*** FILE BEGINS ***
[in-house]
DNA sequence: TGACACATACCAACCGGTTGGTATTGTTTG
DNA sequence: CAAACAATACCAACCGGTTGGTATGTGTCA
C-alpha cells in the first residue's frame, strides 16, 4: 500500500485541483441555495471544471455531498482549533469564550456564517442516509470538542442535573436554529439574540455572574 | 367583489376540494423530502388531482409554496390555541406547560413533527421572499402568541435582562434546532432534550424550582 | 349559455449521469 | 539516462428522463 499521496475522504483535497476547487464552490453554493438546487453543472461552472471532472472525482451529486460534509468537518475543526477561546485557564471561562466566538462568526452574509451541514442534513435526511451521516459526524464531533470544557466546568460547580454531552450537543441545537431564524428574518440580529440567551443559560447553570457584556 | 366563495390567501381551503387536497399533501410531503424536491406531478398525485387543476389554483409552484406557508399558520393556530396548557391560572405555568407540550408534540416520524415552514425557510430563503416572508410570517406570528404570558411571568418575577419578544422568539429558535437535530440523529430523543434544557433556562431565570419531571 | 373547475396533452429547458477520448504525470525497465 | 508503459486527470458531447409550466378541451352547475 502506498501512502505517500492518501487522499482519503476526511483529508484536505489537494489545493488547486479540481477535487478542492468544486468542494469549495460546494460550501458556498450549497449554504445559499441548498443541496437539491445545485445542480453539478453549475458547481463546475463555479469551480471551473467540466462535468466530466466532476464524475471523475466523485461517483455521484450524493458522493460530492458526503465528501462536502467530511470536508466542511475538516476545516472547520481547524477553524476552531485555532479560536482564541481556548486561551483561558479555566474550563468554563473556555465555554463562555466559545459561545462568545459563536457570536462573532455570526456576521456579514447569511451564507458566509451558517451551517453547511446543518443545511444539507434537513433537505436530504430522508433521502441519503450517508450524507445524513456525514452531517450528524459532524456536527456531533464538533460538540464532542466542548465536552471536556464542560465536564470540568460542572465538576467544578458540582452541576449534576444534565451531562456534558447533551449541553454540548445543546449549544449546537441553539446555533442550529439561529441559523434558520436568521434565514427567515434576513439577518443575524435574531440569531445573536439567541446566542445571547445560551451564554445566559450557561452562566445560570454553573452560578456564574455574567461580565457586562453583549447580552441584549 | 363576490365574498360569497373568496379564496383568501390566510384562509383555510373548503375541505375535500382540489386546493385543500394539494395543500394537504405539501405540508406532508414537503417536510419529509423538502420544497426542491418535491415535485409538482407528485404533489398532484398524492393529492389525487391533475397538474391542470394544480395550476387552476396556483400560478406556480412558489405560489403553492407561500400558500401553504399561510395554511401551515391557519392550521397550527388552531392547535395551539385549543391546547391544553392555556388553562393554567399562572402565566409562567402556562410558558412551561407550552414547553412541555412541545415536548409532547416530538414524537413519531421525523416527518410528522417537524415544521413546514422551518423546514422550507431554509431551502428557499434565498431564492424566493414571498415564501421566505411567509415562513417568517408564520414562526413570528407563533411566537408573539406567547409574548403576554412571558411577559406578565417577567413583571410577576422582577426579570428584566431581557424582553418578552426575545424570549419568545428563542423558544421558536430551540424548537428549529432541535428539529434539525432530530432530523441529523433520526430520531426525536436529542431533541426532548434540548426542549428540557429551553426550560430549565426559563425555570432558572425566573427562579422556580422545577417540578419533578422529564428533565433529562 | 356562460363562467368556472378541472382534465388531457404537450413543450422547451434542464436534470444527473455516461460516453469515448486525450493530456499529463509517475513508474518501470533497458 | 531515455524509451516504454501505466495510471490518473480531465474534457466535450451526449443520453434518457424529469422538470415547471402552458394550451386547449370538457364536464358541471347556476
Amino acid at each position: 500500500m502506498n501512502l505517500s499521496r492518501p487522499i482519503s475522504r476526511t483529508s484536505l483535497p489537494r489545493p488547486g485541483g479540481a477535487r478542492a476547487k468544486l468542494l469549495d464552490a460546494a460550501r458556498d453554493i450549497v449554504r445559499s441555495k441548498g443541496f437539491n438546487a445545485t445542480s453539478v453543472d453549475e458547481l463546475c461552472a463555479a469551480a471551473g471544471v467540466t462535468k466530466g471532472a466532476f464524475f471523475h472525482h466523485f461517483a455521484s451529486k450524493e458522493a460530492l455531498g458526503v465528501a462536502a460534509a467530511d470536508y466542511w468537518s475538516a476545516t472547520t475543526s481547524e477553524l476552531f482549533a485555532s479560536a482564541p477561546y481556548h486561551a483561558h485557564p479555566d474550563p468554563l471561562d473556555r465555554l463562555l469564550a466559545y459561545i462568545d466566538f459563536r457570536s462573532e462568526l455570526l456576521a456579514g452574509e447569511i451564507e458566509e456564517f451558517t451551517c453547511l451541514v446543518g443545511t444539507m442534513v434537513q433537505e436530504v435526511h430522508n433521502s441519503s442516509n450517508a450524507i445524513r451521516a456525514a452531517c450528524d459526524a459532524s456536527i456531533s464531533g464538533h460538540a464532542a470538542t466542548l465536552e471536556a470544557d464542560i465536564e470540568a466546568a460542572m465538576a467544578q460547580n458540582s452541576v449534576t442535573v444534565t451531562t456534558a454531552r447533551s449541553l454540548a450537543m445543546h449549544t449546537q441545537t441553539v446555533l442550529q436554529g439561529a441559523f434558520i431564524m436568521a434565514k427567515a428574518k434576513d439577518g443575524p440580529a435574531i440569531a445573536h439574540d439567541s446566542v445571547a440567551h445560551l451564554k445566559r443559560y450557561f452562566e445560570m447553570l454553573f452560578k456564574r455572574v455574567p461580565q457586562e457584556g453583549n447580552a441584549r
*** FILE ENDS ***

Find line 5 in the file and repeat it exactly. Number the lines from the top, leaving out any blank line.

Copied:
Amino acid at each position: 500500500m502506498n501512502l505517500s499521496r492518501p487522499i482519503s475522504r476526511t483529508s484536505l483535497p489537494r489545493p488547486g485541483g479540481a477535487r478542492a476547487k468544486l468542494l469549495d464552490a460546494a460550501r458556498d453554493i450549497v449554504r445559499s441555495k441548498g443541496f437539491n438546487a445545485t445542480s453539478v453543472d453549475e458547481l463546475c461552472a463555479a469551480a471551473g471544471v467540466t462535468k466530466g471532472a466532476f464524475f471523475h472525482h466523485f461517483a455521484s451529486k450524493e458522493a460530492l455531498g458526503v465528501a462536502a460534509a467530511d470536508y466542511w468537518s475538516a476545516t472547520t475543526s481547524e477553524l476552531f482549533a485555532s479560536a482564541p477561546y481556548h486561551a483561558h485557564p479555566d474550563p468554563l471561562d473556555r465555554l463562555l469564550a466559545y459561545i462568545d466566538f459563536r457570536s462573532e462568526l455570526l456576521a456579514g452574509e447569511i451564507e458566509e456564517f451558517t451551517c453547511l451541514v446543518g443545511t444539507m442534513v434537513q433537505e436530504v435526511h430522508n433521502s441519503s442516509n450517508a450524507i445524513r451521516a456525514a452531517c450528524d459526524a459532524s456536527i456531533s464531533g464538533h460538540a464532542a470538542t466542548l465536552e471536556a470544557d464542560i465536564e470540568a466546568a460542572m465538576a467544578q460547580n458540582s452541576v449534576t442535573v444534565t451531562t456534558a454531552r447533551s449541553l454540548a450537543m445543546h449549544t449546537q441545537t441553539v446555533l442550529q436554529g439561529a441559523f434558520i431564524m436568521a434565514k427567515a428574518k434576513d439577518g443575524p440580529a435574531i440569531a445573536h439574540d439567541s446566542v445571547a440567551h445560551l451564554k445566559r443559560y450557561f452562566e445560570m447553570l454553573f452560578k456564574r455572574v455574567p461580565q457586562e457584556g453583549n447580552a441584549r